The Great Depression is not explained by Marx’s theory: on the contrary, the depression was just a particularly bad set of contingent circumstances producing the worst downturn in the business cycle in capitalism. It is explained by Keynesian theory and Minsky’s theory of financial markets, to which we can add debt deflation dynamics (though Keynes was well aware of debt deflation too).
“First, to be clear, Marx never predicted a breakdown of capitalism; he predicted a breakdown of production on the basis of exchange value. … Because the relation between values and prices was severed by industrialized countries in the 1930s precisely to save capitalism, to prevent its total collapse. As the author fully knows, or should know, the economies of the industrial nations did actually collapse in the 1930s — we call this collapse the Great Depression. The historical evidence gathered from many sources shows the economies of these countries only began to recover once they left the gold standard and severed the values of commodities from their nominal (fiat) prices.”This is a blatant misunderstanding and perversion of Marx’s theory.
Jehu, “Four Questions for LK on Money,” The Real Movement, February 20, 2016.
Marx did not predict the severing of the “relation between values and prices” after his time because, as we have seen, in volume 3 of Capital prices in 19th century capitalism already diverge from true labour values because prices of production had become the anchors for the price system.
In volume 1 of Capital where Marx does assume that commodities tend to exchange at true labour values, Marx makes no prediction of the severing of the “relation between values and prices,” and his theory of why capitalism will collapse there is not a theory of the severing of the “relation between values and prices.”
(2) Did this collapse occur in the 1930s just as Marx predicted it would?
No, Marx did not predict that capitalism after his time would collapse because of a severing of the “relation between values and prices.” See my answer in (1). Nor did Marx predict that the collapse would happen in the 1930s. While Marx did predict a collapse, he did so for other reasons, and did not put a precise time frame on the prediction. But Engels seems to have thought such a collapse was already well under way in the 1880s, and Engels argued that even in 1886 England was mired in a “permanent and chronic depression” which would not end until the proletarian revolution arrived (Marx 1906: 31).
(3) To save capitalism was it not necessary to sever gold from fiat?
To make capitalism much more efficient and its monetary system better designed, it was necessary in the 1930s to sever the monetary system from the gold standard, yes. Marx never predicted this. Marx was a metallist.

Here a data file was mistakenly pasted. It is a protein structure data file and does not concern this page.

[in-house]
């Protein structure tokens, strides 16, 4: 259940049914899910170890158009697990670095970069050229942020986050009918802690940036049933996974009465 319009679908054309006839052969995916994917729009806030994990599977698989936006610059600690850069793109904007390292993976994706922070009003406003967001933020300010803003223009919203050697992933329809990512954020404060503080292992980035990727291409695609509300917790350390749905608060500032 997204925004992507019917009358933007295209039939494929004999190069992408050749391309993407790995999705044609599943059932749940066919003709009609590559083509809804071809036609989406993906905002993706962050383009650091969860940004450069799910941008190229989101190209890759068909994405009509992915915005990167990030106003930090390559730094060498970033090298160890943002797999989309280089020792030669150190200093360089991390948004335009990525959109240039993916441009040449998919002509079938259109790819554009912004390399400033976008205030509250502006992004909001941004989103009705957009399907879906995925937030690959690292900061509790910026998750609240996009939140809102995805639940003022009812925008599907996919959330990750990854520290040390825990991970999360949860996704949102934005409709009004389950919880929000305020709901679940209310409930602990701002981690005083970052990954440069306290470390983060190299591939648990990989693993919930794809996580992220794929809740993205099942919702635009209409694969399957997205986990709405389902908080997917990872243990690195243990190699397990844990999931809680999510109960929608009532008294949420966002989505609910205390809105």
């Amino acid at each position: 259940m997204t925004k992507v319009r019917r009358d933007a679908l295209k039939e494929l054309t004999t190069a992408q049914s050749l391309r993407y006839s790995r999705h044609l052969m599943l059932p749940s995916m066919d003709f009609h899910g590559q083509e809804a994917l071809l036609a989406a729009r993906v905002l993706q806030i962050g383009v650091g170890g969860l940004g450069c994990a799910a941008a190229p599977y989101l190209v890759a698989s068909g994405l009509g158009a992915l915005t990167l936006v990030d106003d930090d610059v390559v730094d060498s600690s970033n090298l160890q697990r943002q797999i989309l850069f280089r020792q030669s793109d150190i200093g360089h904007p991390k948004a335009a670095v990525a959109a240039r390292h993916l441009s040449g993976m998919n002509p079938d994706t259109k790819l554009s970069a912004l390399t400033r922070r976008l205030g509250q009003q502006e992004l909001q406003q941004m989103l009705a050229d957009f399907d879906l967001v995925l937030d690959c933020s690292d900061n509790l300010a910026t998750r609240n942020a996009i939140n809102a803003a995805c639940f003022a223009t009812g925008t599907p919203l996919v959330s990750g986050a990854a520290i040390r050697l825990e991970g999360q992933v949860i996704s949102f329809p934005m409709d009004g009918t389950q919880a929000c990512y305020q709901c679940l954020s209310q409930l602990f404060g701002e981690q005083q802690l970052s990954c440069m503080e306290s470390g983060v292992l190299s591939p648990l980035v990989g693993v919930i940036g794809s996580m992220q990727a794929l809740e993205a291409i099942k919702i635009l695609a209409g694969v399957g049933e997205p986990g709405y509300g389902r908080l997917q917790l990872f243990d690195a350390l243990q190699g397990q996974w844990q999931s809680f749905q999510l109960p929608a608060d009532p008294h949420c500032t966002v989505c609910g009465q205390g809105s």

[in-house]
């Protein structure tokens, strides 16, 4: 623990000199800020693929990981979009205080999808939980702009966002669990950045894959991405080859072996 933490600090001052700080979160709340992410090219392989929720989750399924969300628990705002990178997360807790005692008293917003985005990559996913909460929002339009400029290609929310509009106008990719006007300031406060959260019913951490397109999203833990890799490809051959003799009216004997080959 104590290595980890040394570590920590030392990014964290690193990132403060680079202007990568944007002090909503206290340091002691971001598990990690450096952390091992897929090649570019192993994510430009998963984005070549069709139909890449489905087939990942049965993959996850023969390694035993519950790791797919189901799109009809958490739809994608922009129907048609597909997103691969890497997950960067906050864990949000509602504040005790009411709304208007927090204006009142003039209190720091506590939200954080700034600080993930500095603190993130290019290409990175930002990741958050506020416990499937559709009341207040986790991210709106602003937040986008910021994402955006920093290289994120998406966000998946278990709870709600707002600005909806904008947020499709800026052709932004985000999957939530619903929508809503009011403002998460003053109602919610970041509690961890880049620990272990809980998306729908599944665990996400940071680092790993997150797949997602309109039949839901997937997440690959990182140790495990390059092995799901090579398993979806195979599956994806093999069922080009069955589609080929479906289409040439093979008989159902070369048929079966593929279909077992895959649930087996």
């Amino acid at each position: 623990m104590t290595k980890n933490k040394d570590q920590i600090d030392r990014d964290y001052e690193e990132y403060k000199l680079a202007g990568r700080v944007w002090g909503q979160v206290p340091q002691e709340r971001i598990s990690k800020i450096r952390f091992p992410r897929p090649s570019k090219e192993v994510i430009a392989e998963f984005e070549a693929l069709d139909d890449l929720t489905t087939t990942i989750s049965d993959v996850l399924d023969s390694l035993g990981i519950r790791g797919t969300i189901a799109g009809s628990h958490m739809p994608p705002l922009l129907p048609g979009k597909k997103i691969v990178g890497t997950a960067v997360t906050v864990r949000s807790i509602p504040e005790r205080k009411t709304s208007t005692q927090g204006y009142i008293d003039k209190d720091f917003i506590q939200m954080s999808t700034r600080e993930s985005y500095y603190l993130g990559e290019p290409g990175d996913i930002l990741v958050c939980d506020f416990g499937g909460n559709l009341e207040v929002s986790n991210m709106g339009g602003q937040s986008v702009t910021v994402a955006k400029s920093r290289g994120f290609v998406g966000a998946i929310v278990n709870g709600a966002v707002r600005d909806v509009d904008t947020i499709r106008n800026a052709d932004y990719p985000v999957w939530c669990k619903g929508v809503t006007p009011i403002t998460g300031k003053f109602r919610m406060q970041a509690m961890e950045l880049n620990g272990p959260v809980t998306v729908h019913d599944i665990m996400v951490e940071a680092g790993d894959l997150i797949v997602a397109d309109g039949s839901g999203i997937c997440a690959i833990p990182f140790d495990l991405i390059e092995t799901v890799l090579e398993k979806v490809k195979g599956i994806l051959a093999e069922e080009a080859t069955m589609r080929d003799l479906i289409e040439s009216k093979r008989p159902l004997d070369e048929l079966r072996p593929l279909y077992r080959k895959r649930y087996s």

Marx’s theory is that paper money and credit money can never become detached from formal convertibility into gold (see here, here, here), since money ultimately must be some kind of produced commodity with a labour value.
(4) What was the implication of the collapse of the gold standard for Marx’s labor theory of value? Does it validate Marx’s theory of money or disprove it?
The collapse of commodity money means commodities cannot have prices as imagined in Marx’s labour theory of value in volume 1 of Capital, and refutes his theory of money, since Marx was a metallist.
Furthermore, Marx’s very definition of money was theoretically unsound.
The most sensible and empirically-supported definition of money relevant to the real world is that money is a social thing that has three functions, as follows:
(1) a medium of exchange;Fiat money performs these functions perfectly well. The very idea that money must ultimately of necessity be a produced commodity was a delusion and error of economic theory. Marx made that error, just like the Rothbardians or Austrian economists.
(2) a unit of account, and
(3) store of purchasing power.
Engels, F. 1991 . “Supplement and Addendum to Volume 3 of Capital,” in Karl Marx, Capital. A Critique of Political Economy. Volume Three (trans. David Fernbach). Penguin Books, London. 1027–1047.
Howard, Michael Charles and John Edward King. 1989. A History of Marxian Economics. Volume I, 1883–1929. Princeton University Press, Princeton.
Marx, Karl. 1906. Capital. A Critique of Political Economy (vol. 1; rev. trans. by Ernest Untermann from 4th German edn.). The Modern Library, New York.
In volume 1, commodities tend to exchange at their true labour values (see here).ReplyDelete